The Role of Confidence In Clinical Practice

Confidence might not be the very first quality that comes to mind when describing a professional nurse. Its surplus has been systematically negatively correlated with expertise and is currently known as Dunning–Kruger effect (1). Nevertheless, numerous studies dedicated to measuring confidence among the nursing staff and the ways to enhance it signal that the characteristic is seemingly indispensable for successful clinical practice (2). For instance, among nurse students and beginning medical professionals, confidence is a factor enabling them to perform their duties adequately in a clinical setting (3). In this way, confidence is vital for effective clinical practice.

When I started working as a bedside nurse in 2000, I was not used to trusting in my knowledge upon which the life of another person would depend and needed to double-check myself continually. The distrust disappeared over the years, notably after receiving a specialty degree and becoming a certified wound care nurse. This is not a unique situation as many nurses at the beginning of their career need to overcome a sense of incompetence (4). A study performed by Makarem et al. (2019) demonstrates that professional confidence in clinical nurses who worked for over ten years is significantly higher than nurses’ confidence with less than ten years of experience (5). Professional experience seems like the most secure method to become more confident.

In my experience, developing quality allowed me to be a better communicator, which is significant in clinical practice. Confidence earned with the years of experience enabled me to express health concerns related, for instance, to the efficacy of a treatment to the nurse manager or a responsible doctor. Hence, I became a better patient advocate, representing their and their families’ interests. Even though patient advocacy is a somewhat controversial concept, many nursing theorists consider it fundamental to the profession (6). In addition to being a better patient advocate, the increased confidence allowed me to be more assertive and prevent malpractice.

Professional confidence is of great significance not only to health care workers but also to patients. Nurses’ confidence directly influences nurse-patient communication, which in its turn positively influences “various patient health measures, such as compliance with medical treatments, symptom resolution, and pain control” (7, p. 155). Furthermore, professional confidence potentially facilitates building trusting patient-nurse relationships, vital to clinical practice, and health outcomes. There are numerous, scientifically approved methods to increase confidence. Thus, in an educational setting, repeated simulations have been linked to increased confidence (8). Based on personal background, gaining experience is vital to be more self-assured to an adequate extent. In addition to expertise, continuous self-improvement, genuine interest in one’s work, and learning from seniors are also helpful.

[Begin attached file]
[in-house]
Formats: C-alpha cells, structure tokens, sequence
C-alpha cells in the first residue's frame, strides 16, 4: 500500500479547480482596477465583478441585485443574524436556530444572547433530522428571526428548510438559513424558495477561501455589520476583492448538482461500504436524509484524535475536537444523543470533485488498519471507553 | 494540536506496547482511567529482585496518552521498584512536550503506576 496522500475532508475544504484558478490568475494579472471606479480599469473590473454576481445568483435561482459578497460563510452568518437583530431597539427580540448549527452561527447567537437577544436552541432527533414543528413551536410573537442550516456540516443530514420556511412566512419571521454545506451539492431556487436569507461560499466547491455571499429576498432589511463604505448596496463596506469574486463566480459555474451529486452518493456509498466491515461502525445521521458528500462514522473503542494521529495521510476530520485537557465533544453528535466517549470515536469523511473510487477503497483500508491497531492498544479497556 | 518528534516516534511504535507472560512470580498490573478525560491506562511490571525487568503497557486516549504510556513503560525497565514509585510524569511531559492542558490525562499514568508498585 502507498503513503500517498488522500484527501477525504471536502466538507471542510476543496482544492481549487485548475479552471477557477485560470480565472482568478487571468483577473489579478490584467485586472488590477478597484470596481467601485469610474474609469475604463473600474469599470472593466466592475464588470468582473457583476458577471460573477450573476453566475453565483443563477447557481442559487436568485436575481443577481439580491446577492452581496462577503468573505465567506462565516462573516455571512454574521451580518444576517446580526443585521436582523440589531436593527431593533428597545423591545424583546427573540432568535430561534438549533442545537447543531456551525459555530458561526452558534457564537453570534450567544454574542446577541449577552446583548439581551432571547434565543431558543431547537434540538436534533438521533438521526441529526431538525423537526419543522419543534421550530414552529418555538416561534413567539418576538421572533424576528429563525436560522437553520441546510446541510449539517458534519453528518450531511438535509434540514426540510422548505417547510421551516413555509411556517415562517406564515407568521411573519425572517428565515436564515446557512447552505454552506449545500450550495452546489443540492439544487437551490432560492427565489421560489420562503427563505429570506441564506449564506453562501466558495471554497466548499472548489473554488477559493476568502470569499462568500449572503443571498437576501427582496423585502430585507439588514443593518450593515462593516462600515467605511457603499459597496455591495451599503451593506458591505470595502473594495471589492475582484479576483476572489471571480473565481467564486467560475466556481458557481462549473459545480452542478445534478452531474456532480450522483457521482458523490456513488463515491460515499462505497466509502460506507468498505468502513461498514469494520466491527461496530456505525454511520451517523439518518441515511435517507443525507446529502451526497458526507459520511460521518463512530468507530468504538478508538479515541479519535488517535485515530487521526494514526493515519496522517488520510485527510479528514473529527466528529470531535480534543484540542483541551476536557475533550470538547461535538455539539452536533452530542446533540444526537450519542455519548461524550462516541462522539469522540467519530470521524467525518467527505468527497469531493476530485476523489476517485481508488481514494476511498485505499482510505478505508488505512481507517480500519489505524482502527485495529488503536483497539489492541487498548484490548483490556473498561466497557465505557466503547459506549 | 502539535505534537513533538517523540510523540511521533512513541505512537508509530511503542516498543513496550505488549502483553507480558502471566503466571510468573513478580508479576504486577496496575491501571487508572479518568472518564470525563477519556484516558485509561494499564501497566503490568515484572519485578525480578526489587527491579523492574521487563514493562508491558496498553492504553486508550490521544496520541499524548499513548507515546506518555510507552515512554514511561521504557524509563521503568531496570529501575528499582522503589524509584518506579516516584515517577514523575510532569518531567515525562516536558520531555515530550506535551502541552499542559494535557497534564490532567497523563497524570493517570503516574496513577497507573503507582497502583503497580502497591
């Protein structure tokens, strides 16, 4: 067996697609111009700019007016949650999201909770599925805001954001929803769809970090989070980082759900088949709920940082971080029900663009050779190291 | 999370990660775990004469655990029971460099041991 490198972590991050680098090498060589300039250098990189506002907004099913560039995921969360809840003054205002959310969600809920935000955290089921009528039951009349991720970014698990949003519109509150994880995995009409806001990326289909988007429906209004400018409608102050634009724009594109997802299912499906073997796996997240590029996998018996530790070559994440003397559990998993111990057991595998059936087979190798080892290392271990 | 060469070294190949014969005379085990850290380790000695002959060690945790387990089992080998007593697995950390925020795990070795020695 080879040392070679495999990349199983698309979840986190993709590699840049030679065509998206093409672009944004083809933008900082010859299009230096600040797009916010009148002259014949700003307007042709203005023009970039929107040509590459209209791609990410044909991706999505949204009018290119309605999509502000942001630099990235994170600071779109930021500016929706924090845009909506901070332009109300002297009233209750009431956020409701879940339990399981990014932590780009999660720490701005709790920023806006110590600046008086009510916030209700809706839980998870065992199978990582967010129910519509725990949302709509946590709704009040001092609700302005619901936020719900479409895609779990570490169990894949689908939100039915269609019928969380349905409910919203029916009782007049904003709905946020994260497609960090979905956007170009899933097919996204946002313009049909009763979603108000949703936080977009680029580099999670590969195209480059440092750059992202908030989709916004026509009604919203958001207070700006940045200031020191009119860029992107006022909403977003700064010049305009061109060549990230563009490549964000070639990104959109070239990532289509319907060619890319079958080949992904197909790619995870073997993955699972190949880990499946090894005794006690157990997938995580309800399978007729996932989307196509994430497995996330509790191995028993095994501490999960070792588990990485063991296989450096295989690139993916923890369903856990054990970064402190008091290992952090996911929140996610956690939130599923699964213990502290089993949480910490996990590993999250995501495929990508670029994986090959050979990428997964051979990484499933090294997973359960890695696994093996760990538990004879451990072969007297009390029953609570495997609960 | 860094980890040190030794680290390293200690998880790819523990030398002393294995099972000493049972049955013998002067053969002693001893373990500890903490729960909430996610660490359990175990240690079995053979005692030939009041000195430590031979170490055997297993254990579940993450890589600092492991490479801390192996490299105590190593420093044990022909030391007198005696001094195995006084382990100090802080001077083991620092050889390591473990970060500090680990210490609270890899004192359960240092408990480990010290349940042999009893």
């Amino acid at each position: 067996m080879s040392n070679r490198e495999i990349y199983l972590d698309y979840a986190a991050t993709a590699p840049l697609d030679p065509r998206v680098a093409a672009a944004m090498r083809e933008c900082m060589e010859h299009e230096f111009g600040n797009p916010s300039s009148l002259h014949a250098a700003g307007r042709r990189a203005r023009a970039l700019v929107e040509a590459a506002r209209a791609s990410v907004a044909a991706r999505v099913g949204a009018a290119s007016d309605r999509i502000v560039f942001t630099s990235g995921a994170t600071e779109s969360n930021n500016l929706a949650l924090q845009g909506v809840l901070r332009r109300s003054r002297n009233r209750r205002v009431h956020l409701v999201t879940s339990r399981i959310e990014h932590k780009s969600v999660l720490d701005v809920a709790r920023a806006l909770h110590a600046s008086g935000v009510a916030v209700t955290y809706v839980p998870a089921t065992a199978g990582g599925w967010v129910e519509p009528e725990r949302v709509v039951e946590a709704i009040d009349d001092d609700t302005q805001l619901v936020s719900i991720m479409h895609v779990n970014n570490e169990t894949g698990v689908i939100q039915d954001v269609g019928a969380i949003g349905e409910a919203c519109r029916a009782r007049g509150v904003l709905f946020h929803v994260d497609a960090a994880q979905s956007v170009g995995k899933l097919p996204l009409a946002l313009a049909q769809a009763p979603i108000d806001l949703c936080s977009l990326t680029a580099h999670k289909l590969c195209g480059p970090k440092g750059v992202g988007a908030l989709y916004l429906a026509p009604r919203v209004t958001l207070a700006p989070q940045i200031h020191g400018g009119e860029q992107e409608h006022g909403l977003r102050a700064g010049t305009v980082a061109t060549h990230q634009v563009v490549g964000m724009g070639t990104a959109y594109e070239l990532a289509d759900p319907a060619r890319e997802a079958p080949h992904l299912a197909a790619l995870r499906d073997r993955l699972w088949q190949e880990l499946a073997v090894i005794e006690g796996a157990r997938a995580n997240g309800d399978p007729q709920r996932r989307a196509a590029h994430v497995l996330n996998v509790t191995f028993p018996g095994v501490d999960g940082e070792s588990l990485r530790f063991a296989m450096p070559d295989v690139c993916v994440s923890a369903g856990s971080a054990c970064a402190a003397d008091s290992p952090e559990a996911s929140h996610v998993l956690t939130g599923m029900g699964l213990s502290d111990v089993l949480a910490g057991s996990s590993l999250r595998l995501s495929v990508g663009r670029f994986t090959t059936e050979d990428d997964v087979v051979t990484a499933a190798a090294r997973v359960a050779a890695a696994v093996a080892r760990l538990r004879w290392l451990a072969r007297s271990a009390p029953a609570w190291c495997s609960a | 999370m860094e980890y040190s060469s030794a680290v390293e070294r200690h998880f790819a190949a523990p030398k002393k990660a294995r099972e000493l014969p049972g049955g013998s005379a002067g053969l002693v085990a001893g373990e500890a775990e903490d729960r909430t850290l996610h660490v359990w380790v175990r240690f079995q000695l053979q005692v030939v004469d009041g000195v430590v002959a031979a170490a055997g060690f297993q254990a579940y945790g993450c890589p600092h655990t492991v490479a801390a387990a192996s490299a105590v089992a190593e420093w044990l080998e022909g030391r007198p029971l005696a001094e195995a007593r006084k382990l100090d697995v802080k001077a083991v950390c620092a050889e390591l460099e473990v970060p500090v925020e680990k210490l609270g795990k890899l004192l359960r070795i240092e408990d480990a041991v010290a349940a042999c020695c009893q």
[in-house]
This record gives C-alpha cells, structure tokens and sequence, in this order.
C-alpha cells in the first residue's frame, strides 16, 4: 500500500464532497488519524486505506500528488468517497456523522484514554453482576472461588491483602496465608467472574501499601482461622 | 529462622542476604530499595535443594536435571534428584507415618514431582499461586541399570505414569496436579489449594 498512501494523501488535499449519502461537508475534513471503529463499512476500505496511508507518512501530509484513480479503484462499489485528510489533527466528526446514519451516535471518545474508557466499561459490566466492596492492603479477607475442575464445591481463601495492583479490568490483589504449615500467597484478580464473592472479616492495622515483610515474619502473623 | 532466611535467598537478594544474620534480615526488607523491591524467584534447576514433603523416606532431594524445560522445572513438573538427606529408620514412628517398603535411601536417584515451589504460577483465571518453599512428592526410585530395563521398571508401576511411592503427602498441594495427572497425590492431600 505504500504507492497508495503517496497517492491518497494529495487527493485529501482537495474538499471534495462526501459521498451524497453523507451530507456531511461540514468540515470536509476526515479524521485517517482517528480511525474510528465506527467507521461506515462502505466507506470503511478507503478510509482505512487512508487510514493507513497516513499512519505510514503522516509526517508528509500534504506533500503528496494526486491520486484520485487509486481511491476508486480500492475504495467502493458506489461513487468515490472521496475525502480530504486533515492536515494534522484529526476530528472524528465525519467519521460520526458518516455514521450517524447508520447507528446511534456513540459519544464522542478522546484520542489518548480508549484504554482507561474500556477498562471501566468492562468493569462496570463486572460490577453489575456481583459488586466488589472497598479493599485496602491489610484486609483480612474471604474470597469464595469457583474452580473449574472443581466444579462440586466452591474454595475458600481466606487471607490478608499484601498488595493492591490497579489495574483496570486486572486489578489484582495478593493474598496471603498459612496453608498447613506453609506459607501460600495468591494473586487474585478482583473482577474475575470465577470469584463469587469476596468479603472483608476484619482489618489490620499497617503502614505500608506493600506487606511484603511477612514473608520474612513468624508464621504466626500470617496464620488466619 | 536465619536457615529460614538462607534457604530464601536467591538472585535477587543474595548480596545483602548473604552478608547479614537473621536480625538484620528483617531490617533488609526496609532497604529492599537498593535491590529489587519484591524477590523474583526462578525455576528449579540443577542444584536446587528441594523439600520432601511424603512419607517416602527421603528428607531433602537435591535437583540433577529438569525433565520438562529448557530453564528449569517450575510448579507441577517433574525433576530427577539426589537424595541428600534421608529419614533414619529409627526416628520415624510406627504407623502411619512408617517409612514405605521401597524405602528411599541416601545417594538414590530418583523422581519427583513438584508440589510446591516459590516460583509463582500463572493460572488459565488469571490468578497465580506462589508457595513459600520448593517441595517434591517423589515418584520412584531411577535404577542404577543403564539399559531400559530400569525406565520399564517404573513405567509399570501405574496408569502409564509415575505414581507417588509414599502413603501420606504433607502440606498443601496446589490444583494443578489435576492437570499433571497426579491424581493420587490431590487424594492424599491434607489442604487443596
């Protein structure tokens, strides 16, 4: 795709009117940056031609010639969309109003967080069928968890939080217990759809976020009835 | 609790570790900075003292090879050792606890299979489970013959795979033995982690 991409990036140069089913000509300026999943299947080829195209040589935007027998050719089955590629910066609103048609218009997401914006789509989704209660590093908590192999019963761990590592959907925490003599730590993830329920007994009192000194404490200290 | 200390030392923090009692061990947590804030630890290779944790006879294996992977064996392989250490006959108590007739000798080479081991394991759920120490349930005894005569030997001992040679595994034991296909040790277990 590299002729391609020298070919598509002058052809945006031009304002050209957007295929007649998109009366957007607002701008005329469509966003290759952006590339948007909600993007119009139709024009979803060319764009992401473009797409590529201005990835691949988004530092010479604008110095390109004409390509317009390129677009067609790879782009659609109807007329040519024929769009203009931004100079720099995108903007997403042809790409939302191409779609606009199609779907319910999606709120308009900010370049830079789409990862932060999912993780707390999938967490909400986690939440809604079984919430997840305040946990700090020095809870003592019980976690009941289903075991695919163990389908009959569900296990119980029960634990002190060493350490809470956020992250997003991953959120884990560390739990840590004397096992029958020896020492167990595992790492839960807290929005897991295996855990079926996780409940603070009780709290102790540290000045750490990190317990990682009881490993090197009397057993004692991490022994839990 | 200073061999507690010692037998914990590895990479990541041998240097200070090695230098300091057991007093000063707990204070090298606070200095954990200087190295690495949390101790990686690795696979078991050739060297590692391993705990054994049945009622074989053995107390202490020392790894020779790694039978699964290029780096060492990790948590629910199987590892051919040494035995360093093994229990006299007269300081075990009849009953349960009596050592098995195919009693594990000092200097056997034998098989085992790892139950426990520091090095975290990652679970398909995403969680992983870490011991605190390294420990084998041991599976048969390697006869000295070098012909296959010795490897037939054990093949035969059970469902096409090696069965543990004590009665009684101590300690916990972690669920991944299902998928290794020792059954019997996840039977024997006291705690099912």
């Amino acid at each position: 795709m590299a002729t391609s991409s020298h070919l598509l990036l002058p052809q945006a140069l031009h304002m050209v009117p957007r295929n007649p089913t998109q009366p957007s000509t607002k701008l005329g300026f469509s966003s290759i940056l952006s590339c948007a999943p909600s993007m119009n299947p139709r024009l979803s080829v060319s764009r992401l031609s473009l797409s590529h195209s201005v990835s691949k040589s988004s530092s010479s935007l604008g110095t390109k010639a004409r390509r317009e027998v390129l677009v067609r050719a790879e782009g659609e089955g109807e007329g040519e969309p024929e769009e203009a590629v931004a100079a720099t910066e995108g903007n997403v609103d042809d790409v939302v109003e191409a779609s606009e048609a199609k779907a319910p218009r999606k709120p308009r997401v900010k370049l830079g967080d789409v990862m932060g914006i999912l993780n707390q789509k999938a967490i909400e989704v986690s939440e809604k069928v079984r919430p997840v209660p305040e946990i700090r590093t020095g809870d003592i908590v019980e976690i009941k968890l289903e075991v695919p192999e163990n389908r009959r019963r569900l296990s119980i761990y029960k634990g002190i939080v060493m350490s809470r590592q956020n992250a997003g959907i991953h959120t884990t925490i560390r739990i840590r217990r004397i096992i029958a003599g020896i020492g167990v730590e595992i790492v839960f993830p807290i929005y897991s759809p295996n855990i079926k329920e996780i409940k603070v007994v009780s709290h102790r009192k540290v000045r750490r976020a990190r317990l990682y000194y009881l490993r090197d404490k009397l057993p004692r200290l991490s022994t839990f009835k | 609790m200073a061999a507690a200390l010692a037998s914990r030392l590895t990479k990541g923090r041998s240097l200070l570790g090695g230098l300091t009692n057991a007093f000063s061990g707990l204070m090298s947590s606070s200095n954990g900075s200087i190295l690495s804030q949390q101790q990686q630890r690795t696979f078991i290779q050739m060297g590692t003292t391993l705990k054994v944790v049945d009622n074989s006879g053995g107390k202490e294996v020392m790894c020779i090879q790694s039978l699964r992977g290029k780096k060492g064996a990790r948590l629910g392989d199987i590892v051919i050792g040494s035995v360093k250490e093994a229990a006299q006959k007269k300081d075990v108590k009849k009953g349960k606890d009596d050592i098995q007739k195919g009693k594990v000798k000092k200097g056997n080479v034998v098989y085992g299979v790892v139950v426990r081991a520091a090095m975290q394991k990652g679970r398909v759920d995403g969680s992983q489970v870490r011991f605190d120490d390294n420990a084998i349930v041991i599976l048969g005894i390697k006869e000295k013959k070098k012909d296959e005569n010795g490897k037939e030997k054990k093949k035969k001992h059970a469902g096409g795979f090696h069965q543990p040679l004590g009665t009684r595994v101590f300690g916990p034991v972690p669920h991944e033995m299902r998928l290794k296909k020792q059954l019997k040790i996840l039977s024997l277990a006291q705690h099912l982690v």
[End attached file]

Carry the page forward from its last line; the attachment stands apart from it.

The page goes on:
Even though being overly confident could be detrimental to clinical practice, an appropriate self-confidence level is vital for nurses. Professional confidence empowers medical professionals to perform their duties more efficiently. For nurses specifically, the quality facilitates patient advocacy and avoiding treatment issues that might have been left unsaid otherwise. Additionally, the quality has been associated with improved patient outcomes. Thus, professional confidence is indispensable, yet it seems to be gained through practice and constant learning.


  1. Gignac G, Zajenkowski M. The Dunning-Kruger effect is (mostly) a statistical artefact: valid approaches to testing the hypothesis with individual differences data. Intelligence. 2020;80:101449.
  2. Zieber M, Sedgewick M. Competence, confidence and knowledge retention in undergraduate nursing students – a mixed method study. Nurse Education Today. 2018;62:16-21.
  3. Panduragan S, Abdullah N, Hassan H, Mat S. Level of confidence among nursing students in the clinical setting. Procedia – Social and Behavioral Sciences. 2011;18:404-407.
  4. Van Horn E, Christman J. Assessment of nursing student confidence using the clinical skills self-efficacy scale. Nursing Education Perspectives. 2017;38(6):344-346.
  5. Makarem A, Heshmati-Nabavi F, Afshar L, Yazdani S, Pouresmail Z, Hoseinpour Z. The comparison of professional confidence in nursing students and clinical nurses: a cross-sectional study. Iranian Journal of Nursing and Midwifery Research. 2019;24(4):261-267.
  6. Water T, Ford K, Spence D, Rasmussen S. Patient advocacy by nurses – past, present and future. Contemporary Nurse. 2016;52(6):696-709.
  7. Hecimovich M, Volet S. importance of building confidence in patient communication and clinical skills among chiropractic students. Journal of Chiropractic Education. 2009;23(2):151-164.
  8. Cummings C, Connelly L. Can nursing students’ confidence levels increase with repeated simulation activities?. Nurse Education Today. 2016;36:419-421.